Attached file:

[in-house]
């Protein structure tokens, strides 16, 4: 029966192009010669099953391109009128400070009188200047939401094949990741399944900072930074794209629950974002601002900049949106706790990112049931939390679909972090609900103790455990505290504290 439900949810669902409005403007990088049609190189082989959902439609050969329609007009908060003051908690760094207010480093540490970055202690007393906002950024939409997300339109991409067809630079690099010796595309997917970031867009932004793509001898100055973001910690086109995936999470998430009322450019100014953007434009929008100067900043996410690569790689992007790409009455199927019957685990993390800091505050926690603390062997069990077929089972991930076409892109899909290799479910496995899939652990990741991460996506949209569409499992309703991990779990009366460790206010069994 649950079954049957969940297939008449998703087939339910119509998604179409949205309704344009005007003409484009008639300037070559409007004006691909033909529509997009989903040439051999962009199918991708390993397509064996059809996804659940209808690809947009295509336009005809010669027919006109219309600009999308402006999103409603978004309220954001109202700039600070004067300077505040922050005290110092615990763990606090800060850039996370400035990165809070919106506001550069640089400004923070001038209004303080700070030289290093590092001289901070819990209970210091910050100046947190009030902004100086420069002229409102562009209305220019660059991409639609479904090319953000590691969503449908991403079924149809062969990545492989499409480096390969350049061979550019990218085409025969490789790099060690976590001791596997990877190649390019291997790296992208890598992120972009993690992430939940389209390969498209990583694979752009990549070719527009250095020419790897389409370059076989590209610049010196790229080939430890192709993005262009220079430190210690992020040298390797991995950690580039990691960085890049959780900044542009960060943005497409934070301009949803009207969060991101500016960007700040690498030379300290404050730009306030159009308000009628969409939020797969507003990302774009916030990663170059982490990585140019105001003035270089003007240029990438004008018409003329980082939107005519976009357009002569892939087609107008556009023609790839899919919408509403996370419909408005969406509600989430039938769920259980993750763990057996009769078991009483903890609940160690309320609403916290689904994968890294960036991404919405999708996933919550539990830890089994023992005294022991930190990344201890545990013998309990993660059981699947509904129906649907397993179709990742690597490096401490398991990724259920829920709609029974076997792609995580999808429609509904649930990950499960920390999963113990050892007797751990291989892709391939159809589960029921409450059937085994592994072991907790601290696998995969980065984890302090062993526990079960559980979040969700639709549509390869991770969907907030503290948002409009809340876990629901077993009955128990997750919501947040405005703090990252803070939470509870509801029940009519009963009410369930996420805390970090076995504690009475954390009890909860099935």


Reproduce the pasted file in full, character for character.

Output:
[in-house]
């Protein structure tokens, strides 16, 4: 029966192009010669099953391109009128400070009188200047939401094949990741399944900072930074794209629950974002601002900049949106706790990112049931939390679909972090609900103790455990505290504290 439900949810669902409005403007990088049609190189082989959902439609050969329609007009908060003051908690760094207010480093540490970055202690007393906002950024939409997300339109991409067809630079690099010796595309997917970031867009932004793509001898100055973001910690086109995936999470998430009322450019100014953007434009929008100067900043996410690569790689992007790409009455199927019957685990993390800091505050926690603390062997069990077929089972991930076409892109899909290799479910496995899939652990990741991460996506949209569409499992309703991990779990009366460790206010069994 649950079954049957969940297939008449998703087939339910119509998604179409949205309704344009005007003409484009008639300037070559409007004006691909033909529509997009989903040439051999962009199918991708390993397509064996059809996804659940209808690809947009295509336009005809010669027919006109219309600009999308402006999103409603978004309220954001109202700039600070004067300077505040922050005290110092615990763990606090800060850039996370400035990165809070919106506001550069640089400004923070001038209004303080700070030289290093590092001289901070819990209970210091910050100046947190009030902004100086420069002229409102562009209305220019660059991409639609479904090319953000590691969503449908991403079924149809062969990545492989499409480096390969350049061979550019990218085409025969490789790099060690976590001791596997990877190649390019291997790296992208890598992120972009993690992430939940389209390969498209990583694979752009990549070719527009250095020419790897389409370059076989590209610049010196790229080939430890192709993005262009220079430190210690992020040298390797991995950690580039990691960085890049959780900044542009960060943005497409934070301009949803009207969060991101500016960007700040690498030379300290404050730009306030159009308000009628969409939020797969507003990302774009916030990663170059982490990585140019105001003035270089003007240029990438004008018409003329980082939107005519976009357009002569892939087609107008556009023609790839899919919408509403996370419909408005969406509600989430039938769920259980993750763990057996009769078991009483903890609940160690309320609403916290689904994968890294960036991404919405999708996933919550539990830890089994023992005294022991930190990344201890545990013998309990993660059981699947509904129906649907397993179709990742690597490096401490398991990724259920829920709609029974076997792609995580999808429609509904649930990950499960920390999963113990050892007797751990291989892709391939159809589960029921409450059937085994592994072991907790601290696998995969980065984890302090062993526990079960559980979040969700639709549509390869991770969907907030503290948002409009809340876990629901077993009955128990997750919501947040405005703090990252803070939470509870509801029940009519009963009410369930996420805390970090076995504690009475954390009890909860099935």